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That super hot industrial market? Brokers are losing confidence and seeing strain, according to the first quarter sentiment report from the Society of Industrial and Office Realtors. Office, though, is still on the rebound.

The industrial sector might seem an odd subject for a loss of confidence. The sector has led CRE through the pandemic, scoring top marks time after time and continuing to crush cap rates. But nothing can go on forever.

“The red-hot industrial market is starting to see the effects of high demand and lack of space catching up with each other,” the report stated. “This strain caused by limited supply caused confidence in the industrial sector to drop for the first time in sentiment reporting.”

On-schedule industrial transactions had been increasing for almost a year. That changed in the first quarter of 2022 as they fell by 3%. On-hold transactions were up by 10% and cancelled transactions went from 4% to 6%. A “lack of space seems to have caught up to the industrial sector, which saw a 25% decrease in leasing activity in Q1. Only 61% of industrial SIORs reported high leasing activity, compared to 81% in Q4 2021.” It was the lowest leasing activity in over a year and 93% of respondents said vacancy was lower than a year before.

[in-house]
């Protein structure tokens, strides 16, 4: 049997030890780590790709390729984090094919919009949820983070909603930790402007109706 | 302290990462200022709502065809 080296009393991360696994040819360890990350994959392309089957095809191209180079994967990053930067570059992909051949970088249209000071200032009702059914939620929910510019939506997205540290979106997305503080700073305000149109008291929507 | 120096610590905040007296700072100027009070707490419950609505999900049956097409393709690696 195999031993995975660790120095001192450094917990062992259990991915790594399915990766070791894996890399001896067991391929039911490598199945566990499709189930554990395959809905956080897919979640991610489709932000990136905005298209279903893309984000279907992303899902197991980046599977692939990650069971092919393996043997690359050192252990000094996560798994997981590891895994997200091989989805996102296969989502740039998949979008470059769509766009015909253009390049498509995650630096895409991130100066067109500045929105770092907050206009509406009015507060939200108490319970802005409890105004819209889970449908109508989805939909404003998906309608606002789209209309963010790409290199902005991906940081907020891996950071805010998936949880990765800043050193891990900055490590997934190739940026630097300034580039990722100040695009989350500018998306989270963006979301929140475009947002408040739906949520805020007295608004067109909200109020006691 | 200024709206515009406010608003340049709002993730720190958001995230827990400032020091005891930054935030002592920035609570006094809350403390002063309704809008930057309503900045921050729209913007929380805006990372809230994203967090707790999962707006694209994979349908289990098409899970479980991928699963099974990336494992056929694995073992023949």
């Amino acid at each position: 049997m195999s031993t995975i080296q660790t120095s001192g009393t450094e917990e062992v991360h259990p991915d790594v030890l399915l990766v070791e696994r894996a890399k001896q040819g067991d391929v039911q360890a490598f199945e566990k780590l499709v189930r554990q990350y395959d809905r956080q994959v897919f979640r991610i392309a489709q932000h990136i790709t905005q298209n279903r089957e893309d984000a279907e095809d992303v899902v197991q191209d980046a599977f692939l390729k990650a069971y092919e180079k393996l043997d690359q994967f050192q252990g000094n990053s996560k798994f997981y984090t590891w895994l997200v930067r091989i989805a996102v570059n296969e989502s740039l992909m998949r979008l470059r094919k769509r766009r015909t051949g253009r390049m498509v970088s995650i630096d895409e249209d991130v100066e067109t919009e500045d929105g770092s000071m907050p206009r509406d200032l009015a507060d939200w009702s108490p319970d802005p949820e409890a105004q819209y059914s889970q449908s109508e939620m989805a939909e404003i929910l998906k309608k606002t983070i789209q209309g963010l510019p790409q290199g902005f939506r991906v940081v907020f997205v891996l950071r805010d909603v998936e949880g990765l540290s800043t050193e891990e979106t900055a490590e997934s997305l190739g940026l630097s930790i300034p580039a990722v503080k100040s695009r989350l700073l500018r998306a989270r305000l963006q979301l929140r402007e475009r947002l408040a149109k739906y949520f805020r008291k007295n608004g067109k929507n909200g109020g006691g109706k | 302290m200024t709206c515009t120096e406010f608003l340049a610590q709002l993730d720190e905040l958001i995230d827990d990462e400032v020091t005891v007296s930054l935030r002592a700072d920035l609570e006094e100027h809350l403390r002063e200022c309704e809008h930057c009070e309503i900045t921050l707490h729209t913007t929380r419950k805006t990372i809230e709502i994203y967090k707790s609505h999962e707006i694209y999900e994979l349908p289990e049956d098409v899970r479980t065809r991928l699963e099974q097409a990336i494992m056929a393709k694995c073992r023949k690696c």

If you’re a broker, you need property to lease and sell. Without it, there’s little you can do other than perhaps donning a hard hat and heading to a construction site.

There’s been other growing evidence that areas of real estate were pressing the bounds. The CRE Finance Council (CREFC) found that overall sentiment among its board of governors took a nosedive for the first quarter of 2022. Similarly, according to the 2022 RCM Lightbox Investor Sentiment Report, another star, multifamily, is facing headwinds this year. And while there’s some room for cap rates to fall more with additional upward pressure on prices, as First American Financial Corporation notes, things have been getting closer to modeled cap rate bottoms.


Source:  GlobeSt.